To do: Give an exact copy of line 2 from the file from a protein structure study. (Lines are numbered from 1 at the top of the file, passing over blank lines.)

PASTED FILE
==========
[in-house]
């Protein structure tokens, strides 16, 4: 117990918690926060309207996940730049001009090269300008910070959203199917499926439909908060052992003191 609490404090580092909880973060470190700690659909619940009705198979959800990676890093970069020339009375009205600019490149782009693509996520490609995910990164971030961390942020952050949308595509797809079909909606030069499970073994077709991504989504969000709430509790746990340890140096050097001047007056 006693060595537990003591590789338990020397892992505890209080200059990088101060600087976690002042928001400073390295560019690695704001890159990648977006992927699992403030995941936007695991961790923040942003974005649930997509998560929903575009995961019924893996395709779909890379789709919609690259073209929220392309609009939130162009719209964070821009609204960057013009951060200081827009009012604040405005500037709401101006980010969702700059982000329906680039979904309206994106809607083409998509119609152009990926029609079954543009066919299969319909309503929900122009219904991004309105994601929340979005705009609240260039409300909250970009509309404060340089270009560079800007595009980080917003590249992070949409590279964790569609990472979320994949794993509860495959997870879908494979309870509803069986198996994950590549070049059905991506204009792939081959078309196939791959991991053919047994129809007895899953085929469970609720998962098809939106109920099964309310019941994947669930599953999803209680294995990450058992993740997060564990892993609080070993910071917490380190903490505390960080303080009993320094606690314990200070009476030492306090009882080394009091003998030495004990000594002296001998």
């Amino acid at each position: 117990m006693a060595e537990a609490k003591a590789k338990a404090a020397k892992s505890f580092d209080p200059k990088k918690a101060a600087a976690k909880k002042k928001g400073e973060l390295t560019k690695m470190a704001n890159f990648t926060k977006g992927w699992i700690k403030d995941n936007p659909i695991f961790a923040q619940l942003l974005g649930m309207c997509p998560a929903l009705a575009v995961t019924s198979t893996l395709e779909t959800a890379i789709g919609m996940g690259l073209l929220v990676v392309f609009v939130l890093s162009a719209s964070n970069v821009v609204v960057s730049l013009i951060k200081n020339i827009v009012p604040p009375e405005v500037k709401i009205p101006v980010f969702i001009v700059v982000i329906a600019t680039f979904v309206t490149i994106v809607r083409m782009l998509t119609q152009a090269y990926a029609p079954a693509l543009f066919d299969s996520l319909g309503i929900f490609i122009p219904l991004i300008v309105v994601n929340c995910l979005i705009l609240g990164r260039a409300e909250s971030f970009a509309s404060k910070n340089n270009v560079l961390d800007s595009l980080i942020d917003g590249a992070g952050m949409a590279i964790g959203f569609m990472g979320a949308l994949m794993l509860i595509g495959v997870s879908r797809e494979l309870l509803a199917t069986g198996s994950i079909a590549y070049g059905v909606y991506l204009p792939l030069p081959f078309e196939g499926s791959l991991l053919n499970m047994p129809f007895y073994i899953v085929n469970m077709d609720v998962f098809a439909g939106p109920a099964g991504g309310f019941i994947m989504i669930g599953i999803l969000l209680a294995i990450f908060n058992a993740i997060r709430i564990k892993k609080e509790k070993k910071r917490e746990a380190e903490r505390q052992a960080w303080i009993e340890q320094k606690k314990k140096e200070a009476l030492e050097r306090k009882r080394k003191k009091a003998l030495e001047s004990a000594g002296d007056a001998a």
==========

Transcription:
């Protein structure tokens, strides 16, 4: 117990918690926060309207996940730049001009090269300008910070959203199917499926439909908060052992003191 609490404090580092909880973060470190700690659909619940009705198979959800990676890093970069020339009375009205600019490149782009693509996520490609995910990164971030961390942020952050949308595509797809079909909606030069499970073994077709991504989504969000709430509790746990340890140096050097001047007056 006693060595537990003591590789338990020397892992505890209080200059990088101060600087976690002042928001400073390295560019690695704001890159990648977006992927699992403030995941936007695991961790923040942003974005649930997509998560929903575009995961019924893996395709779909890379789709919609690259073209929220392309609009939130162009719209964070821009609204960057013009951060200081827009009012604040405005500037709401101006980010969702700059982000329906680039979904309206994106809607083409998509119609152009990926029609079954543009066919299969319909309503929900122009219904991004309105994601929340979005705009609240260039409300909250970009509309404060340089270009560079800007595009980080917003590249992070949409590279964790569609990472979320994949794993509860495959997870879908494979309870509803069986198996994950590549070049059905991506204009792939081959078309196939791959991991053919047994129809007895899953085929469970609720998962098809939106109920099964309310019941994947669930599953999803209680294995990450058992993740997060564990892993609080070993910071917490380190903490505390960080303080009993320094606690314990200070009476030492306090009882080394009091003998030495004990000594002296001998």